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Automated acoustic identification of nine bat species of the eastern United States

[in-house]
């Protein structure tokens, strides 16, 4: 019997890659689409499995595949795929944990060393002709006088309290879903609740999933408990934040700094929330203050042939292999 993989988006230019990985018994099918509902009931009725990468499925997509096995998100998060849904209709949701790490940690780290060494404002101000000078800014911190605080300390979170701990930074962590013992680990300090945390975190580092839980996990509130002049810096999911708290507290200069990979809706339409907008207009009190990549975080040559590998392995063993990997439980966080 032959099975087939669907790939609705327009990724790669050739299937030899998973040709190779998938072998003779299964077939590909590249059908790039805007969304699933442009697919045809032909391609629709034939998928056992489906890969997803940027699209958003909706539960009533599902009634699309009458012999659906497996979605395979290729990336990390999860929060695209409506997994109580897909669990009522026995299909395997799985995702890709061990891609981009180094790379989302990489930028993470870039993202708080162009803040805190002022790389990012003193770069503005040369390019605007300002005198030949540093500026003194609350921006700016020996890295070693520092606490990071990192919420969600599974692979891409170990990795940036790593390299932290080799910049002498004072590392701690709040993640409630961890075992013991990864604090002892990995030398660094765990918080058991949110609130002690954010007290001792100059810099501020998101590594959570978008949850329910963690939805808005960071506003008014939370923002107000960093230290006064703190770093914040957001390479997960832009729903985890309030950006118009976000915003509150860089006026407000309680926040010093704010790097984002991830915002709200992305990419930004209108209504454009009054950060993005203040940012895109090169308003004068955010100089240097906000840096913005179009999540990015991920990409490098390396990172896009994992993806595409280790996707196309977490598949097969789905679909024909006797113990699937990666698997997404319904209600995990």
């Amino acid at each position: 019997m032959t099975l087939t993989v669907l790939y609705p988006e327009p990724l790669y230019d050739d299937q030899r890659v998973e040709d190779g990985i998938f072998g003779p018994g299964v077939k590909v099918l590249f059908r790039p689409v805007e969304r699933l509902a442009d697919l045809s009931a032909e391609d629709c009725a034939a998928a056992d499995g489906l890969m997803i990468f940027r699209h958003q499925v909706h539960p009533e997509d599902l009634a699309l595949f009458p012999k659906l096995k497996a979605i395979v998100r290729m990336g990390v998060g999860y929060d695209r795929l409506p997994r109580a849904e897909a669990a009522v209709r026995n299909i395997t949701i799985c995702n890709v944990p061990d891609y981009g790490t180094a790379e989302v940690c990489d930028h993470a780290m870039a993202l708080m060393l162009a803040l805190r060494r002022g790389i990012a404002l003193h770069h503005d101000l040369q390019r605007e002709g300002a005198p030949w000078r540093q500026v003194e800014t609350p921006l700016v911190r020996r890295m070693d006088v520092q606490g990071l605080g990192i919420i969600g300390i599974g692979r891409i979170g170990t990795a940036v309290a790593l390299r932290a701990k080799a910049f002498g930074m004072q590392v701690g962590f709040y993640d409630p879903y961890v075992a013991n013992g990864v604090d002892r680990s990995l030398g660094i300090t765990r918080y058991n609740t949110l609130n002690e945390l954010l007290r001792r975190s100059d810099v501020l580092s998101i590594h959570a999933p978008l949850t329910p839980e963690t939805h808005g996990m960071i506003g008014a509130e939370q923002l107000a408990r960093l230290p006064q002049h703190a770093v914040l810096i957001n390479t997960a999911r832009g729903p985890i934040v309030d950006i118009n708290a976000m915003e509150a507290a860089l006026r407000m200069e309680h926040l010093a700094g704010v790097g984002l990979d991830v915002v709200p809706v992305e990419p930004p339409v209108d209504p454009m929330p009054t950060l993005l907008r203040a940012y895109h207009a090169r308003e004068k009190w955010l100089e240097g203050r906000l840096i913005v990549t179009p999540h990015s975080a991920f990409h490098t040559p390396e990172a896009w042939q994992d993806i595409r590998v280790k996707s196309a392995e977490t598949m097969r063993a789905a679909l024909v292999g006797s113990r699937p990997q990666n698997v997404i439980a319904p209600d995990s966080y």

Increased sophistication in methodology of echolocation monitoring has enabled the pursuit of a widened array of research and management objectives for bats. I developed and tested an automated program for detecting, measuring and classifying species of bat echolocation calls. I analyzed 584 echolocation sequences from nine bat species of the eastern United States (Lasiurus borealis, Myotis austroriparius, M. grisescens, M. leibii, M. lucifugus, M. septentrionalis, M. sodalis, Nycticieus humeralis, and Pipistrellus subflavus). A base set of 11 variables was measured automatically and manually, and an additional 28 variables were measured automatically as a part of the full variable set. Species were classified using Discriminant Function Analysis (DFA) using each variable set and measurement method with both a single DFA and a hierarchical set of DFAs that classified genus level before species level. Classification rates were also summarized for a subset of the sequences with Discriminant probabilities > 0.75. Overall classification rates were 67.6% for manually measured base variable set, 63.0% and 68.3% for automatically measured base and full variable sets, respectively, and 84.4% for the 62.5% of calls with Discriminant probabilities > 0.75 using the automatically measured full variable set. Hierarchical classification improved overall classification rates by < 2% for base variable set classifications and 6.8% and 6.9% for the automatically-measured full variable set with and without the Discriminant probability cutoff, respectively. Hierarchical classification worked synergistically with a large variable set to increase classification rates. Six of nine species had overall classifications of 93.3-100% with the best classifier. Also, six of nine species had higher classification rates than that achieved in previous studies. Automated call processing is a fully objective and repeatable method requiring less cost, time, and user expertise than manual methods, especially for large datasets. Further sophistication will likely continue to offer improvements to echolocation monitoring methodology.